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article imageBritish Steel collapses into insolvency — 25,000 jobs at risk

By Karen Graham     May 22, 2019 in Business
British Steel, the UK's second-largest steel producer, has collapsed after failing to secure emergency government funding, jeopardizing some 25,000 jobs, Britain’s Official Receiver said on Wednesday.
After a plea for a government bailout was rejected, the High Court ordered a compulsory liquidation of the company and appointed the Official Receiver, a civil servant who will oversee the process alongside accountancy firm EY, according to the Financial Times.
British Steel is owned by Greybull Capital and employs around 5,000 people directly - mostly in Scunthorpe, northern England - while another 20,000 people depend on its supply chain. The liquidation came about after a breakdown of talks between the Conservative government and Greybull over an emergency loan to keep the company solvent.
Government reluctant to bail British Steel out
In 2016, Greybull bought British Steel from Tata Steel for one pound. In 2017, the renamed British Steel turned a profit, however, in 2018, 400 employees were laid off with the company claiming the reduction in the workforce was due to the weak pound and uncertainties surrounding Brexit.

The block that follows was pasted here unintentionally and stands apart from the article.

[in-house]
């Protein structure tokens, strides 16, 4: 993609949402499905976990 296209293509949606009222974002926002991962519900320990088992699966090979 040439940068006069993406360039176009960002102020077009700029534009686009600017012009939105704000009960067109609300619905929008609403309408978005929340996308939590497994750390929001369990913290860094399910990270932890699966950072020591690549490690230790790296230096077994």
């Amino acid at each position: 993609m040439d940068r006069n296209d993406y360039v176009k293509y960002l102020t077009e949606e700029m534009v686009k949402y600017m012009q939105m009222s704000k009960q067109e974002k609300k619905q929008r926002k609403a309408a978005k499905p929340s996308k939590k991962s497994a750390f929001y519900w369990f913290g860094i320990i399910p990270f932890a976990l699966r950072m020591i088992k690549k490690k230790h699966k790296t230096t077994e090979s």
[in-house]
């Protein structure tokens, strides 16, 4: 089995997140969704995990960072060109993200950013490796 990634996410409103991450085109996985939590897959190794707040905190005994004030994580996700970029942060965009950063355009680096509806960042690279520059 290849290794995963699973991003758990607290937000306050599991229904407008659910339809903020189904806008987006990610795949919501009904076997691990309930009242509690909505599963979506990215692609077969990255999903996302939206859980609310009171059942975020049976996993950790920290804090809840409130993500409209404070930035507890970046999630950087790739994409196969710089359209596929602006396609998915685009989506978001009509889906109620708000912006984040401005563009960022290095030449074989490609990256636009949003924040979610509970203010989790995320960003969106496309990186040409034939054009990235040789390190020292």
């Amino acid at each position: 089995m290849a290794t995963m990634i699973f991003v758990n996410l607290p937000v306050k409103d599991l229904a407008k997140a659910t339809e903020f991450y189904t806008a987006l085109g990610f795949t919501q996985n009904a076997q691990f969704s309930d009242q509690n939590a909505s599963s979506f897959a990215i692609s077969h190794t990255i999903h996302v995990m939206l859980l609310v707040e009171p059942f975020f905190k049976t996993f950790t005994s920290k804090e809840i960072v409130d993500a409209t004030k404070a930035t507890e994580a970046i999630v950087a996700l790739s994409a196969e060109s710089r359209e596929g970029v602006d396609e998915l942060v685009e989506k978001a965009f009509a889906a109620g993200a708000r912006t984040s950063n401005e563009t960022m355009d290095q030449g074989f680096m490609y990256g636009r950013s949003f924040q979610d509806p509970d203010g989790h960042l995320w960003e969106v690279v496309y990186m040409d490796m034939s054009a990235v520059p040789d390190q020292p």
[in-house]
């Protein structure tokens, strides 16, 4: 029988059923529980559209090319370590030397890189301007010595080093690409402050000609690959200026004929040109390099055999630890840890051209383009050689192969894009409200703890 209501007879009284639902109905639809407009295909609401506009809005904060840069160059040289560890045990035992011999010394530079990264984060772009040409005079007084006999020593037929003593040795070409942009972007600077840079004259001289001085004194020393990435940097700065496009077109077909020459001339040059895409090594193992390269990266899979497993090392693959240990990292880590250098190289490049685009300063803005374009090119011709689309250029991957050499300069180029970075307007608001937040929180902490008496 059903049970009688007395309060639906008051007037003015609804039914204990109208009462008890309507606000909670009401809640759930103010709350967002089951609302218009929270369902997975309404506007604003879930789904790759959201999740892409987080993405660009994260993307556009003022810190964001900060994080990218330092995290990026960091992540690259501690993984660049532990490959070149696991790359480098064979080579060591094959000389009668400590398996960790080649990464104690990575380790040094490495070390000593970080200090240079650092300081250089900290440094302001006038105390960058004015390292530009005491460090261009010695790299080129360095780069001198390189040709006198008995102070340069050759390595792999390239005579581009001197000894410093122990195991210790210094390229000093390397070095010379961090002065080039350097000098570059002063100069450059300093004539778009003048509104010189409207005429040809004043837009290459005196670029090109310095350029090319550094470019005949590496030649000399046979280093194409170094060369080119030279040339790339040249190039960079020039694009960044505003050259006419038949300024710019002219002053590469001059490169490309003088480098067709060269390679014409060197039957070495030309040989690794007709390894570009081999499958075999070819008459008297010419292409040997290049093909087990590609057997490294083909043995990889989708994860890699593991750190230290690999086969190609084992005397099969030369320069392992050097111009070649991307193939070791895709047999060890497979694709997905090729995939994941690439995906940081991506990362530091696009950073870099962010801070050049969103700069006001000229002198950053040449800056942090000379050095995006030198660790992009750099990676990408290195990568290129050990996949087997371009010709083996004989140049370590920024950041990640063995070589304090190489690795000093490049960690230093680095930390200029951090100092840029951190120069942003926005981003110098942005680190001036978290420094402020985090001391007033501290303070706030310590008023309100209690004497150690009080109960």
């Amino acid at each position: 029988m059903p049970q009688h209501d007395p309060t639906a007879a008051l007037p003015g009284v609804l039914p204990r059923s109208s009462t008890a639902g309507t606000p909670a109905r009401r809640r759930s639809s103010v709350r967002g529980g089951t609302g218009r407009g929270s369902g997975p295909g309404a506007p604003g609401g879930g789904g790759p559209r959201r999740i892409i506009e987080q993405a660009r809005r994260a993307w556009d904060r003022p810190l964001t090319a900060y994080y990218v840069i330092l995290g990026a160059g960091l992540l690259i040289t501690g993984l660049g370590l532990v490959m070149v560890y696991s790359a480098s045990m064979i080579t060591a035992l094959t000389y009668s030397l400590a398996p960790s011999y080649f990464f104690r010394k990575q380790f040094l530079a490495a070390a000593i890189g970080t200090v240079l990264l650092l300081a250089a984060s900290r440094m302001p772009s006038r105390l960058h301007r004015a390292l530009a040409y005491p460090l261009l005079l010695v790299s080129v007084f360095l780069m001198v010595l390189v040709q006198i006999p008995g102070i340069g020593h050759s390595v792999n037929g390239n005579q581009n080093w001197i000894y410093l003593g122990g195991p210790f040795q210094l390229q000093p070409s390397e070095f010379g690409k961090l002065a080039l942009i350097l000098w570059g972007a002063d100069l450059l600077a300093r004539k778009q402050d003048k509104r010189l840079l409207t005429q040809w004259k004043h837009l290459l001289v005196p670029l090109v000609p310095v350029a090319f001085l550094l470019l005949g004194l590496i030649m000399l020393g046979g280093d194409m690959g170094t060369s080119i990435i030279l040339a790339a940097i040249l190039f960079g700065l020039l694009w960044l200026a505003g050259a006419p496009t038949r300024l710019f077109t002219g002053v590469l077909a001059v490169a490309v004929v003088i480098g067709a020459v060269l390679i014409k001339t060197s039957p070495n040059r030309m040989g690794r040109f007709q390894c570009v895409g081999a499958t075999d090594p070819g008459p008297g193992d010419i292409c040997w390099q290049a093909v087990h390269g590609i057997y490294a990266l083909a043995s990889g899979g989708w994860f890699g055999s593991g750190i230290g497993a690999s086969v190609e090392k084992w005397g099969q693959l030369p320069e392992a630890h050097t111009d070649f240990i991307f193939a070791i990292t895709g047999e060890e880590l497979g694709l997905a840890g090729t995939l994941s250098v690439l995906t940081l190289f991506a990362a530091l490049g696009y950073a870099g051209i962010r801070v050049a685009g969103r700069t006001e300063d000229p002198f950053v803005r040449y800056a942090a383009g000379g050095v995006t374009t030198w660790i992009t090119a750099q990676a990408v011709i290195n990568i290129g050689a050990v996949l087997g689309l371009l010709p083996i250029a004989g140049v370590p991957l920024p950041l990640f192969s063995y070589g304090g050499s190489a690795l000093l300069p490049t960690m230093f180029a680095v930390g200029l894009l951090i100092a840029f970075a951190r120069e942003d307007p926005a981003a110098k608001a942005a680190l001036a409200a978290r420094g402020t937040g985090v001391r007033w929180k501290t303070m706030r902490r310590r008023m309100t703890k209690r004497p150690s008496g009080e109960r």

Even though Brexit has played a part in the decline of British Steel, things are still up in the air, especially with the UK due to leave the EU on October 31, and the terms of that separation have not been agreed upon. This means British Steel’s overseas customers do not know what tariffs will apply to steel orders. The bottom line here? Orders have dried up, reports The Guardian.
Britain's Conservative government says propping a company up "goes against the party's free-market ethos unless absolutely unavoidable." Besides, the government had already loaned British Steel £120 million to cover an EU bill for carbon dioxide emissions earlier this month.
Actually - the official stance for not loaning the company any additional money has to do with the fact it would have been unlawful under European Union state aid rules, and the UK is still bound by EU rules until the country breaks free.
Prime Minister Theresa May told MPs that the government was working with all parties to “explore all potential options to secure a future for the company." She also said the Treasury has provided the Official Receiver with an indemnity “to enable British Steel to continue to operate in the immediate future."
Roy Rickhuss, general secretary of the Community union, said: “While the coke ovens keep burning and the steel assets remain there continues to be hope both for steelmaking at Scunthorpe and for its downstream operations. What is needed is the right ownership.”
More about British steel, Brexit, Greybull Capital, compulsory liquidation, Business
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